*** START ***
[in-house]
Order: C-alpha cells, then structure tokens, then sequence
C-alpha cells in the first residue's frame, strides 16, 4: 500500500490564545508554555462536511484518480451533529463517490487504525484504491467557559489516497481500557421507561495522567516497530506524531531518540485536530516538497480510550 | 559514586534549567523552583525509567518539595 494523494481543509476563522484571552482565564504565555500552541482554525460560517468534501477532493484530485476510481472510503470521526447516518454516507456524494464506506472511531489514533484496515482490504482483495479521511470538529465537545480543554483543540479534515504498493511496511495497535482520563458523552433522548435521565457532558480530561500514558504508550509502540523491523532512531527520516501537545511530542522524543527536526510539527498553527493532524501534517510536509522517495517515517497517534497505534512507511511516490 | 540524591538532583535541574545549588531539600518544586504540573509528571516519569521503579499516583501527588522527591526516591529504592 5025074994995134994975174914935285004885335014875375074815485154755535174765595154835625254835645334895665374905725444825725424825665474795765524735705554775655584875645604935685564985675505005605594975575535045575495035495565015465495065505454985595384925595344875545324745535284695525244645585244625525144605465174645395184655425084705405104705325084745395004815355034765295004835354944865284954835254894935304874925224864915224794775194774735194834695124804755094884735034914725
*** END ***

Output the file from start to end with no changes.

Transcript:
[in-house]
Order: C-alpha cells, then structure tokens, then sequence
C-alpha cells in the first residue's frame, strides 16, 4: 500500500490564545508554555462536511484518480451533529463517490487504525484504491467557559489516497481500557421507561495522567516497530506524531531518540485536530516538497480510550 | 559514586534549567523552583525509567518539595 494523494481543509476563522484571552482565564504565555500552541482554525460560517468534501477532493484530485476510481472510503470521526447516518454516507456524494464506506472511531489514533484496515482490504482483495479521511470538529465537545480543554483543540479534515504498493511496511495497535482520563458523552433522548435521565457532558480530561500514558504508550509502540523491523532512531527520516501537545511530542522524543527536526510539527498553527493532524501534517510536509522517495517515517497517534497505534512507511511516490 | 540524591538532583535541574545549588531539600518544586504540573509528571516519569521503579499516583501527588522527591526516591529504592 5025074994995134994975174914935285004885335014875375074815485154755535174765595154835625254835645334895665374905725444825725424825665474795765524735705554775655584875645604935685564985675505005605594975575535045575495035495565015465495065505454985595384925595344875545324745535284695525244645585244625525144605465174645395184655425084705405104705325084745395004815355034765295004835354944865284954835254894935304874925224864915224794775194774735194834695124804755094884735034914725